There's nothing worse than being stuck at the airport, especially when your flight is delayed. But, no matter how hard the airlines try, there will always be things that come up. Whether it's due to mechanical issues, severe weather or some other emergency, sometimes your flight won't leave on time.
Depending on the circumstances, the airlines might not be apologetic. Even though you've been delayed for hours, sometimes the best they'll do is offer you a cab ride home, or hotel voucher. But there's a little secret that can get the airline's attention, and possibly get you some major savings on the cost of your next ticket.
This happened to one of my friends recently. Her flight was delayed for over three hours, and complaining to the customer service reps wasn't making much progress. So, she did something that many people wouldn't think would make a difference.
My friend turned to social media. She sent a Tweet complaining about the experience and tagged the airline in the post. Shortly after, she received a response from the airline offering her a $300 voucher per person. There were four total!
It's not always guaranteed that things will work out this way. But, in a situation like this, it never hurts to try. And, in most cases, the airlines are more likely to respond in a positive manner because you've made your complaint public.
How to tweet the major airlines
To send a tweet directly to a particular person or group, you'll need to do what's called an "at-mention." This basically means that you'll tweet at them directly, calling them out, so to speak.
Twitter users are notified of any posts that they're mentioned in specifically when an at-mention is used. The first step is to find the company's official Twitter handle (or username). Then, once you've found that information, you can tweet directly at that person or company by placing an @ sign directly before the username in the tweet.
Here's what you'll need to type to at-mention the four major airlines.
- American Airlines = @AmercianAir
- United Airlines = @United
- Delta Airlines = @Delta
- Southwest Airlines = @SouthwestAir
What to say in your tweet
Beyond the at-mention, there are some specific things you'll need say in your tweet if you'd like to get a quick response. First, you'll need to use specifics about the flight you were meant to travel on. It also doesn't hurt to take a picture that backs up your story.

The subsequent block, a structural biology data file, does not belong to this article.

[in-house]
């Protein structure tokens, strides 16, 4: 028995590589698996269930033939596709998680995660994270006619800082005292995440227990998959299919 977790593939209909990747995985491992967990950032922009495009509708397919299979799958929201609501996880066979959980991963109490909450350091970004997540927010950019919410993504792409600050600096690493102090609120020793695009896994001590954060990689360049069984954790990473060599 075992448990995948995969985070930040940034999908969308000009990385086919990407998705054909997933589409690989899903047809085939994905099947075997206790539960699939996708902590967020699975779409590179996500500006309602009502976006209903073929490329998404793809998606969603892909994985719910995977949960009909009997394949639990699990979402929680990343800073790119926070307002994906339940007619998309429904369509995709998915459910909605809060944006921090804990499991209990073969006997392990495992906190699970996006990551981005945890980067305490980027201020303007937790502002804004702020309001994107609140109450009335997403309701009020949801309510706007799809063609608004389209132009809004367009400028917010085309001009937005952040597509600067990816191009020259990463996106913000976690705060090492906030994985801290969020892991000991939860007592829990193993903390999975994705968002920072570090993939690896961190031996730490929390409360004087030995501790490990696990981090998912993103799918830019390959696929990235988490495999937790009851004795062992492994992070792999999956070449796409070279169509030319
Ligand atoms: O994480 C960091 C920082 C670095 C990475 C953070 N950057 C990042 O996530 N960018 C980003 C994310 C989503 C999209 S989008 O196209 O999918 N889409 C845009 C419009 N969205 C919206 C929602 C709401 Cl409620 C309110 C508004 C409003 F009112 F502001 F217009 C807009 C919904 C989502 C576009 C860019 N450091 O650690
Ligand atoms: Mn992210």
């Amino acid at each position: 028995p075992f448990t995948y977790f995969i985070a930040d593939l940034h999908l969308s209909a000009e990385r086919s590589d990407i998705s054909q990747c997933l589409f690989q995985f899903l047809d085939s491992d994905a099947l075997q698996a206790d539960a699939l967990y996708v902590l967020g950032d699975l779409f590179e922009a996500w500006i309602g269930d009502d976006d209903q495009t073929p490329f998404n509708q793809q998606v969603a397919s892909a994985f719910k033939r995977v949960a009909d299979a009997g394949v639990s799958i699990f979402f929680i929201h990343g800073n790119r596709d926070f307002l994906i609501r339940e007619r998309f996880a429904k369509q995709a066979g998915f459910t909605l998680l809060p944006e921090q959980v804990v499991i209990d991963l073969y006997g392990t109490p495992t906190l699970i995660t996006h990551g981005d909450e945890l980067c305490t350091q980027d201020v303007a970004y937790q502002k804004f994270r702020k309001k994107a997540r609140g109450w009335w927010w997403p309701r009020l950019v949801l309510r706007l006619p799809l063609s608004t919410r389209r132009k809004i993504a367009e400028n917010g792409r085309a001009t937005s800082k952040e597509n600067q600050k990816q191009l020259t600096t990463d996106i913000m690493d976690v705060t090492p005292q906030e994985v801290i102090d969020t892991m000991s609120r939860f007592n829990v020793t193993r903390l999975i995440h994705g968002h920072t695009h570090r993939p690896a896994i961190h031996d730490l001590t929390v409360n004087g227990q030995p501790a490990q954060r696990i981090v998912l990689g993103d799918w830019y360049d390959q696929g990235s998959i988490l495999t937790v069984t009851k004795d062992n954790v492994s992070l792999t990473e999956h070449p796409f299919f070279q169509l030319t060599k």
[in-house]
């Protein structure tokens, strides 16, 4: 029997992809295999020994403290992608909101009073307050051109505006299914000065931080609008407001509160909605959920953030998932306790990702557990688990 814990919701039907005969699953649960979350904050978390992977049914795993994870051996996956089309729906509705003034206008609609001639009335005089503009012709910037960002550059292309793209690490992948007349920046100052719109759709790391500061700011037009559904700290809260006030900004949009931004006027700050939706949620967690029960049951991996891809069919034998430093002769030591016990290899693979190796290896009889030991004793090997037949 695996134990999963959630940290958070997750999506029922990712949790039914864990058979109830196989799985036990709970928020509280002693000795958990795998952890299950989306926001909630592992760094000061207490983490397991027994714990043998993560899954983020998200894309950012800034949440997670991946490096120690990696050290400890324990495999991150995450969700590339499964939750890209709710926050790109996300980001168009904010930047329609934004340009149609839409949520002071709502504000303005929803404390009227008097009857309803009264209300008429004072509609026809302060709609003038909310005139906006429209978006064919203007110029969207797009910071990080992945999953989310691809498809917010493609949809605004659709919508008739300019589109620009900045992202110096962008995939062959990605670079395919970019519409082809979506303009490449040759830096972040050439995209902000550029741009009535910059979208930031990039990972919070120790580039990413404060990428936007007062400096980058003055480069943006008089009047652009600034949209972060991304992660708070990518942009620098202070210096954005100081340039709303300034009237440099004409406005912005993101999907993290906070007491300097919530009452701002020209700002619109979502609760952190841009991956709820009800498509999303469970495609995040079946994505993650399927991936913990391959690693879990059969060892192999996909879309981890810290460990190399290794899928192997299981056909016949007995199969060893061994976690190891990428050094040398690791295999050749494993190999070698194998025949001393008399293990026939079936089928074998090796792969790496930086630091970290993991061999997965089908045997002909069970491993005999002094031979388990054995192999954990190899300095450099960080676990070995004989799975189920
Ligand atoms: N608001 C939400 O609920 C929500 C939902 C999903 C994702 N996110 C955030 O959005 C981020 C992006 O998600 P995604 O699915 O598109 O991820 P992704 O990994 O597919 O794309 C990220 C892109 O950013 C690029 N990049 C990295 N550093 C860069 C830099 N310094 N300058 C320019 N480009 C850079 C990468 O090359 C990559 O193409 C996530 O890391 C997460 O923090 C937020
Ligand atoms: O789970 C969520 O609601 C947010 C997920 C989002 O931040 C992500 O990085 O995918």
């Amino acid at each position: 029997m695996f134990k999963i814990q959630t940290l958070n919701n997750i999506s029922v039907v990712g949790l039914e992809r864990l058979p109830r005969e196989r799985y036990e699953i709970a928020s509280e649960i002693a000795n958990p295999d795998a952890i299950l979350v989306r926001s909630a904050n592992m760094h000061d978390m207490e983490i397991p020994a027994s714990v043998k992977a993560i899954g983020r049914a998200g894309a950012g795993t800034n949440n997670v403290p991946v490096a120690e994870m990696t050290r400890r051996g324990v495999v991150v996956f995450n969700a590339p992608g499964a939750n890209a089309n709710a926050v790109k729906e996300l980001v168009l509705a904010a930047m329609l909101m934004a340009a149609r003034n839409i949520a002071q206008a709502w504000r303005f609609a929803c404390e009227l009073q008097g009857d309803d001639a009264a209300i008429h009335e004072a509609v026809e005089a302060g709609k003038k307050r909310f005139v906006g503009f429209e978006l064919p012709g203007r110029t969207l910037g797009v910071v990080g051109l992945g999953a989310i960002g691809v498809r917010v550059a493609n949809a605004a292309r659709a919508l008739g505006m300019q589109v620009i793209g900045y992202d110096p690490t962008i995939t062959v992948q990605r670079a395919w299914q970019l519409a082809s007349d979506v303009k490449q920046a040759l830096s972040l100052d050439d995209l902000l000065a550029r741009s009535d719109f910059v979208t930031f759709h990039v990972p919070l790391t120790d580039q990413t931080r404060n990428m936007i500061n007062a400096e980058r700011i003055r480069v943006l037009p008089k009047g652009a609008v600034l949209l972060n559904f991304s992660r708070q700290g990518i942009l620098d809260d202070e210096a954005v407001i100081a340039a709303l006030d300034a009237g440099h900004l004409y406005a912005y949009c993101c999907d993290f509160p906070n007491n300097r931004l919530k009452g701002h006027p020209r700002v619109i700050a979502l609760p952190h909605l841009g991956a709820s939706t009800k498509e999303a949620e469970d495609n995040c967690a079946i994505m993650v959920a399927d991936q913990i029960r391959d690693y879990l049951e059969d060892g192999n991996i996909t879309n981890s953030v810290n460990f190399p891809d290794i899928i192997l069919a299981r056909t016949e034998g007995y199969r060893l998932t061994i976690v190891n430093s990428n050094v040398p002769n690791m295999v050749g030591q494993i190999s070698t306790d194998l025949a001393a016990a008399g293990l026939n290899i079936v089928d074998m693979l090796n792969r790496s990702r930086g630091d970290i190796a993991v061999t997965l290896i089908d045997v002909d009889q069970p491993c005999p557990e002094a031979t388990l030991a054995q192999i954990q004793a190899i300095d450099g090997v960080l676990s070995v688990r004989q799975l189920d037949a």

Another thing you need to keep in mind is the tone that you use in your tweet. The end goal is for your complaint to get the airline's attention, and possibly lead to vouchers or discounts.
That said, it's important that you make your concern known without resorting to cruel or offensive language. Don't call people names, such as "stupid" or "dumb," and certainly don't use swear words.
A simple complaint that explains your frustration with what happened is usually enough.
What if you don't tweet?
Even if you're not a Twitter user, the main point of this article is that you shouldn't forget it exists if something goes wrong with your flight. Many brands, including the major airlines, turn to social media to help make things right with their customers.
Delta Airlines, for example, released the following tweet on its own after flights were excessively delayed.
Delta will provide $200 travel vouchers to all customers who experienced a 3+ hour delay or cancellation today. https://t.co/ZUbkhXmrvr
— Delta (@Delta) August 8, 2016
So, if you're getting ready to fly out for the holidays, or even just for your next vacation, take our advice and follow your airline on Twitter and Facebook. That way, if anything goes wrong, you'll have an easy way to contact the company directly or find the latest updates the company has issued.